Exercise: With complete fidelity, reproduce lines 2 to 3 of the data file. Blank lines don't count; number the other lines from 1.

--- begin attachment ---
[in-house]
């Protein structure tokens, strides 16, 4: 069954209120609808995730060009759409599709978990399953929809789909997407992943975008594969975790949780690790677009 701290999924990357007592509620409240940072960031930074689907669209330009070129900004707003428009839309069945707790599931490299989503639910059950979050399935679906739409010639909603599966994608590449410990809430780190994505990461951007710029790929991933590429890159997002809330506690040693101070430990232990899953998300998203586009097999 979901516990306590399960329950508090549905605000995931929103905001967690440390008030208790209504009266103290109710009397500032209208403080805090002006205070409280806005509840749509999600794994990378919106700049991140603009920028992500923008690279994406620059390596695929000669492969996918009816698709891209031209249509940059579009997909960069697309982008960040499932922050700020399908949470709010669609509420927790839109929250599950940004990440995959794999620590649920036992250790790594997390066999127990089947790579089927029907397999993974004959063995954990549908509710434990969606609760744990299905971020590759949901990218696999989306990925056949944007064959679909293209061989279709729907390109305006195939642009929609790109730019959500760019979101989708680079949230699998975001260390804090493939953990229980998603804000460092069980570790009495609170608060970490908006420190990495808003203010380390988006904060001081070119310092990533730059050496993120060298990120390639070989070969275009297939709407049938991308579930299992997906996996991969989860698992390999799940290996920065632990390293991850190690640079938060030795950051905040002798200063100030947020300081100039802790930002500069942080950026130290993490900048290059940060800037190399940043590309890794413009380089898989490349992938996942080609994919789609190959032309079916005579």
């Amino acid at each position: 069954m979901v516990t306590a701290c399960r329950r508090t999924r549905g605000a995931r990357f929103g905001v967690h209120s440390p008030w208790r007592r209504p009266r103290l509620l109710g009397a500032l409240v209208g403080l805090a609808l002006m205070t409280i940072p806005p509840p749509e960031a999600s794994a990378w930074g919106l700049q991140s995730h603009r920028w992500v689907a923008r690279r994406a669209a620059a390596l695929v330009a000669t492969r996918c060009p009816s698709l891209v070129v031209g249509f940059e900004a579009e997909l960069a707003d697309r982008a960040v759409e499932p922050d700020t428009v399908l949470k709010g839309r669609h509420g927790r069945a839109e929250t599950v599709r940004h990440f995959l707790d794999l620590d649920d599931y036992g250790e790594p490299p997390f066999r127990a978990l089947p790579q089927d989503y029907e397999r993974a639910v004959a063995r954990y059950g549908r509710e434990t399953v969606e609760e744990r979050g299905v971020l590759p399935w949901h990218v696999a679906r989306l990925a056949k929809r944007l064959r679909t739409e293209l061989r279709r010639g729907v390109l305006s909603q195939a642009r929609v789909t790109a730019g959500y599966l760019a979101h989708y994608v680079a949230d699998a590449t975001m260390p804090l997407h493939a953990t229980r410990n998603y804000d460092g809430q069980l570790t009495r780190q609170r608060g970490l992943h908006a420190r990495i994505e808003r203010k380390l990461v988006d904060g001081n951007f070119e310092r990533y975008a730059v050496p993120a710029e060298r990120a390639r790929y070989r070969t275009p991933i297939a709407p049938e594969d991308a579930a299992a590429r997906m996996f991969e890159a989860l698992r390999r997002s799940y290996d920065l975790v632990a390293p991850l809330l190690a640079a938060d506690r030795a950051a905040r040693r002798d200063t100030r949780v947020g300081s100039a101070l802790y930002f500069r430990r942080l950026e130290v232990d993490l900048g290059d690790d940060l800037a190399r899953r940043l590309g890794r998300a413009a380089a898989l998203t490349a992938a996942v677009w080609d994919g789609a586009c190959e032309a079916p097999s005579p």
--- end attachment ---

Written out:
């Protein structure tokens, strides 16, 4: 069954209120609808995730060009759409599709978990399953929809789909997407992943975008594969975790949780690790677009 701290999924990357007592509620409240940072960031930074689907669209330009070129900004707003428009839309069945707790599931490299989503639910059950979050399935679906739409010639909603599966994608590449410990809430780190994505990461951007710029790929991933590429890159997002809330506690040693101070430990232990899953998300998203586009097999 979901516990306590399960329950508090549905605000995931929103905001967690440390008030208790209504009266103290109710009397500032209208403080805090002006205070409280806005509840749509999600794994990378919106700049991140603009920028992500923008690279994406620059390596695929000669492969996918009816698709891209031209249509940059579009997909960069697309982008960040499932922050700020399908949470709010669609509420927790839109929250599950940004990440995959794999620590649920036992250790790594997390066999127990089947790579089927029907397999993974004959063995954990549908509710434990969606609760744990299905971020590759949901990218696999989306990925056949944007064959679909293209061989279709729907390109305006195939642009929609790109730019959500760019979101989708680079949230699998975001260390804090493939953990229980998603804000460092069980570790009495609170608060970490908006420190990495808003203010380390988006904060001081070119310092990533730059050496993120060298990120390639070989070969275009297939709407049938991308579930299992997906996996991969989860698992390999799940290996920065632990390293991850190690640079938060030795950051905040002798200063100030947020300081100039802790930002500069942080950026130290993490900048290059940060800037190399940043590309890794413009380089898989490349992938996942080609994919789609190959032309079916005579």
């Amino acid at each position: 069954m979901v516990t306590a701290c399960r329950r508090t999924r549905g605000a995931r990357f929103g905001v967690h209120s440390p008030w208790r007592r209504p009266r103290l509620l109710g009397a500032l409240v209208g403080l805090a609808l002006m205070t409280i940072p806005p509840p749509e960031a999600s794994a990378w930074g919106l700049q991140s995730h603009r920028w992500v689907a923008r690279r994406a669209a620059a390596l695929v330009a000669t492969r996918c060009p009816s698709l891209v070129v031209g249509f940059e900004a579009e997909l960069a707003d697309r982008a960040v759409e499932p922050d700020t428009v399908l949470k709010g839309r669609h509420g927790r069945a839109e929250t599950v599709r940004h990440f995959l707790d794999l620590d649920d599931y036992g250790e790594p490299p997390f066999r127990a978990l089947p790579q089927d989503y029907e397999r993974a639910v004959a063995r954990y059950g549908r509710e434990t399953v969606e609760e744990r979050g299905v971020l590759p399935w949901h990218v696999a679906r989306l990925a056949k929809r944007l064959r679909t739409e293209l061989r279709r010639g729907v390109l305006s909603q195939a642009r929609v789909t790109a730019g959500y599966l760019a979101h989708y994608v680079a949230d699998a590449t975001m260390p804090l997407h493939a953990t229980r410990n998603y804000d460092g809430q069980l570790t009495r780190q609170r608060g970490l992943h908006a420190r990495i994505e808003r203010k380390l990461v988006d904060g001081n951007f070119e310092r990533y975008a730059v050496p993120a710029e060298r990120a390639r790929y070989r070969t275009p991933i297939a709407p049938e594969d991308a579930a299992a590429r997906m996996f991969e890159a989860l698992r390999r997002s799940y290996d920065l975790v632990a390293p991850l809330l190690a640079a938060d506690r030795a950051a905040r040693r002798d200063t100030r949780v947020g300081s100039a101070l802790y930002f500069r430990r942080l950026e130290v232990d993490l900048g290059d690790d940060l800037a190399r899953r940043l590309g890794r998300a413009a380089a898989l998203t490349a992938a996942v677009w080609d994919g789609a586009c190959e032309a079916p097999s005579p």